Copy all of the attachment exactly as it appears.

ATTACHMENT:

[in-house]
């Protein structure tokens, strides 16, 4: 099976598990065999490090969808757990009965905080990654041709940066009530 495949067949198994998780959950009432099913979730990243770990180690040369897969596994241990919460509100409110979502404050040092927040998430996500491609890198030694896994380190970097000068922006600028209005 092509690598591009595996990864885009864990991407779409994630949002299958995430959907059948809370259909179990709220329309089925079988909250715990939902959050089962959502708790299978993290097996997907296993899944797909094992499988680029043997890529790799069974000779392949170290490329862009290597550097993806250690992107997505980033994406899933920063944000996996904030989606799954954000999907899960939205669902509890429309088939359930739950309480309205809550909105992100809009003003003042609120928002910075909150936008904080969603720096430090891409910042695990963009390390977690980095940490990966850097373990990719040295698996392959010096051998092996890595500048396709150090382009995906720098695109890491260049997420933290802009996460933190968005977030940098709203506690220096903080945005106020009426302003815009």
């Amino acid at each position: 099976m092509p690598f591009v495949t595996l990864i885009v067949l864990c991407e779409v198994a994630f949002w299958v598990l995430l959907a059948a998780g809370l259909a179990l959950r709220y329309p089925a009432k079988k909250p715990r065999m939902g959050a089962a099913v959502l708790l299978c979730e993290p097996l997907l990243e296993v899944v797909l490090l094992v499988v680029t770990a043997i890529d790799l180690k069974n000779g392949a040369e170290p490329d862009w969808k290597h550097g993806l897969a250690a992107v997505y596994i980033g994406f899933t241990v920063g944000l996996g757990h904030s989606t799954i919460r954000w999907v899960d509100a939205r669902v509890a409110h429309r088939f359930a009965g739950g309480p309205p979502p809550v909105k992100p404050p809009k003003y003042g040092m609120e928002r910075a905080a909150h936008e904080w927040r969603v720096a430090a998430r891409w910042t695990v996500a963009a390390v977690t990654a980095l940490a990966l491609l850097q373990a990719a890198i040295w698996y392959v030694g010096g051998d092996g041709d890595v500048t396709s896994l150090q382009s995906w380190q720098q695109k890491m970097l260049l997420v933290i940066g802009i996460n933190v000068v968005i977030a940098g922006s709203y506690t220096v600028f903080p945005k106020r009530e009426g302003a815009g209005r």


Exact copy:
[in-house]
């Protein structure tokens, strides 16, 4: 099976598990065999490090969808757990009965905080990654041709940066009530 495949067949198994998780959950009432099913979730990243770990180690040369897969596994241990919460509100409110979502404050040092927040998430996500491609890198030694896994380190970097000068922006600028209005 092509690598591009595996990864885009864990991407779409994630949002299958995430959907059948809370259909179990709220329309089925079988909250715990939902959050089962959502708790299978993290097996997907296993899944797909094992499988680029043997890529790799069974000779392949170290490329862009290597550097993806250690992107997505980033994406899933920063944000996996904030989606799954954000999907899960939205669902509890429309088939359930739950309480309205809550909105992100809009003003003042609120928002910075909150936008904080969603720096430090891409910042695990963009390390977690980095940490990966850097373990990719040295698996392959010096051998092996890595500048396709150090382009995906720098695109890491260049997420933290802009996460933190968005977030940098709203506690220096903080945005106020009426302003815009």
């Amino acid at each position: 099976m092509p690598f591009v495949t595996l990864i885009v067949l864990c991407e779409v198994a994630f949002w299958v598990l995430l959907a059948a998780g809370l259909a179990l959950r709220y329309p089925a009432k079988k909250p715990r065999m939902g959050a089962a099913v959502l708790l299978c979730e993290p097996l997907l990243e296993v899944v797909l490090l094992v499988v680029t770990a043997i890529d790799l180690k069974n000779g392949a040369e170290p490329d862009w969808k290597h550097g993806l897969a250690a992107v997505y596994i980033g994406f899933t241990v920063g944000l996996g757990h904030s989606t799954i919460r954000w999907v899960d509100a939205r669902v509890a409110h429309r088939f359930a009965g739950g309480p309205p979502p809550v909105k992100p404050p809009k003003y003042g040092m609120e928002r910075a905080a909150h936008e904080w927040r969603v720096a430090a998430r891409w910042t695990v996500a963009a390390v977690t990654a980095l940490a990966l491609l850097q373990a990719a890198i040295w698996y392959v030694g010096g051998d092996g041709d890595v500048t396709s896994l150090q382009s995906w380190q720098q695109k890491m970097l260049l997420v933290i940066g802009i996460n933190v000068v968005i977030a940098g922006s709203y506690t220096v600028f903080p945005k106020r009530e009426g302003a815009g209005r």